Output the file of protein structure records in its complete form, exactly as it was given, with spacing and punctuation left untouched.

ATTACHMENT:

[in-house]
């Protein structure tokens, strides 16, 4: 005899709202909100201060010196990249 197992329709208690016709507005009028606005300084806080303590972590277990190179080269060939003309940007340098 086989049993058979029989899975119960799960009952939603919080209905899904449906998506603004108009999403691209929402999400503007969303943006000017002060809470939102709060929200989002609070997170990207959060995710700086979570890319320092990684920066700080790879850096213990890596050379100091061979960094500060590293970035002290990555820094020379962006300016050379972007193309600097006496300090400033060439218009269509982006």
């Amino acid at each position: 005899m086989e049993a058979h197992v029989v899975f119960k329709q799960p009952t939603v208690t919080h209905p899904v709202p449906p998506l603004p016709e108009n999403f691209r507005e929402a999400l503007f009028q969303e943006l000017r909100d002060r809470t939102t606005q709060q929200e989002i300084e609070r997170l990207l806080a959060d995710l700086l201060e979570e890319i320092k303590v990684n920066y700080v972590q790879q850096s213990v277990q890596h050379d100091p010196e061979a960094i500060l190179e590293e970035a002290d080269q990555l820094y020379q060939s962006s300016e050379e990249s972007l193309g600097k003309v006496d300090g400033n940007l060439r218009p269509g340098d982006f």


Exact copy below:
[in-house]
């Protein structure tokens, strides 16, 4: 005899709202909100201060010196990249 197992329709208690016709507005009028606005300084806080303590972590277990190179080269060939003309940007340098 086989049993058979029989899975119960799960009952939603919080209905899904449906998506603004108009999403691209929402999400503007969303943006000017002060809470939102709060929200989002609070997170990207959060995710700086979570890319320092990684920066700080790879850096213990890596050379100091061979960094500060590293970035002290990555820094020379962006300016050379972007193309600097006496300090400033060439218009269509982006």
């Amino acid at each position: 005899m086989e049993a058979h197992v029989v899975f119960k329709q799960p009952t939603v208690t919080h209905p899904v709202p449906p998506l603004p016709e108009n999403f691209r507005e929402a999400l503007f009028q969303e943006l000017r909100d002060r809470t939102t606005q709060q929200e989002i300084e609070r997170l990207l806080a959060d995710l700086l201060e979570e890319i320092k303590v990684n920066y700080v972590q790879q850096s213990v277990q890596h050379d100091p010196e061979a960094i500060l190179e590293e970035a002290d080269q990555l820094y020379q060939s962006s300016e050379e990249s972007l193309g600097k003309v006496d300090g400033n940007l060439r218009p269509g340098d982006f």